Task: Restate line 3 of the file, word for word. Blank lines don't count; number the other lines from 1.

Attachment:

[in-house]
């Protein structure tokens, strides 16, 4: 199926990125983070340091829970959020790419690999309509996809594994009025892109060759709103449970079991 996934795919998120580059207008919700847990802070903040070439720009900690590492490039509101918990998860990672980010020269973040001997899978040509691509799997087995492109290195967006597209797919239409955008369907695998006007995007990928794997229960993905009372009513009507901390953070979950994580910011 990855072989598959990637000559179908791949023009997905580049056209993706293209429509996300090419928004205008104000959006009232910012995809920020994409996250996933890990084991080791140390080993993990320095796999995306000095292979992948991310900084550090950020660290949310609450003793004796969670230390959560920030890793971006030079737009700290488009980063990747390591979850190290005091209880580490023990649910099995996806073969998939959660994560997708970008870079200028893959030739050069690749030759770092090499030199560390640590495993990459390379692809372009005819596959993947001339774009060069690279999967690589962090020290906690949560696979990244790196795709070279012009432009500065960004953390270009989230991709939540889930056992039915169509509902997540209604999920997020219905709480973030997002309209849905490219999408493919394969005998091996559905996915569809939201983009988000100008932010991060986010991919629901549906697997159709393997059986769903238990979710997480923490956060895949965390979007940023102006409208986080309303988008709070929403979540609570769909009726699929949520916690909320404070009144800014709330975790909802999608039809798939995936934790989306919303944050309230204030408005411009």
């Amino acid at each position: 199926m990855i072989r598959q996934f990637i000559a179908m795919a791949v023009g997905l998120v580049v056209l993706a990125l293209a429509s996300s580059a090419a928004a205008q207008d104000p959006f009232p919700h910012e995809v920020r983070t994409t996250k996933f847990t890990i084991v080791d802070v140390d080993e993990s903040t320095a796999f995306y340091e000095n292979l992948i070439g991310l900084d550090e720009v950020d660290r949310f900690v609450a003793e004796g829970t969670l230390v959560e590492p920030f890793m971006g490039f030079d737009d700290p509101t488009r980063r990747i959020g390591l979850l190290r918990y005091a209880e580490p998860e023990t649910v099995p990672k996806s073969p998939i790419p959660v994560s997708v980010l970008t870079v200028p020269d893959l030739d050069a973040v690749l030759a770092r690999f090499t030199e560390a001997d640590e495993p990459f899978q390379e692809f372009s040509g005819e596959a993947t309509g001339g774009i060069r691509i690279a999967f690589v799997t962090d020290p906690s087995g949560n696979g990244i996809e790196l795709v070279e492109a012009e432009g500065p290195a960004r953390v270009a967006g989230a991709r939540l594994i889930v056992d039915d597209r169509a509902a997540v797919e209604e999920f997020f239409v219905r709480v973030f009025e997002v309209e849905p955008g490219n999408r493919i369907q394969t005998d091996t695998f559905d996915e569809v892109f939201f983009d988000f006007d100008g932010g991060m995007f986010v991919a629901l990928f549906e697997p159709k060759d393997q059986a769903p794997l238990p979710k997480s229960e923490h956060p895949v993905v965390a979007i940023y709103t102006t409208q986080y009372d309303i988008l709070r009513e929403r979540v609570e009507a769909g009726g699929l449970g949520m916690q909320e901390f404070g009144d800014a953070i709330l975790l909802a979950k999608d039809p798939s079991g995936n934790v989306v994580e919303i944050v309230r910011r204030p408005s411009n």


């Amino acid at each position: 199926m990855i072989r598959q996934f990637i000559a179908m795919a791949v023009g997905l998120v580049v056209l993706a990125l293209a429509s996300s580059a090419a928004a205008q207008d104000p959006f009232p919700h910012e995809v920020r983070t994409t996250k996933f847990t890990i084991v080791d802070v140390d080993e993990s903040t320095a796999f995306y340091e000095n292979l992948i070439g991310l900084d550090e720009v950020d660290r949310f900690v609450a003793e004796g829970t969670l230390v959560e590492p920030f890793m971006g490039f030079d737009d700290p509101t488009r980063r990747i959020g390591l979850l190290r918990y005091a209880e580490p998860e023990t649910v099995p990672k996806s073969p998939i790419p959660v994560s997708v980010l970008t870079v200028p020269d893959l030739d050069a973040v690749l030759a770092r690999f090499t030199e560390a001997d640590e495993p990459f899978q390379e692809f372009s040509g005819e596959a993947t309509g001339g774009i060069r691509i690279a999967f690589v799997t962090d020290p906690s087995g949560n696979g990244i996809e790196l795709v070279e492109a012009e432009g500065p290195a960004r953390v270009a967006g989230a991709r939540l594994i889930v056992d039915d597209r169509a509902a997540v797919e209604e999920f997020f239409v219905r709480v973030f009025e997002v309209e849905p955008g490219n999408r493919i369907q394969t005998d091996t695998f559905d996915e569809v892109f939201f983009d988000f006007d100008g932010g991060m995007f986010v991919a629901l990928f549906e697997p159709k060759d393997q059986a769903p794997l238990p979710k997480s229960e923490h956060p895949v993905v965390a979007i940023y709103t102006t409208q986080y009372d309303i988008l709070r009513e929403r979540v609570e009507a769909g009726g699929l449970g949520m916690q909320e901390f404070g009144d800014a953070i709330l975790l909802a979950k999608d039809p798939s079991g995936n934790v989306v994580e919303i944050v309230r910011r204030p408005s411009n």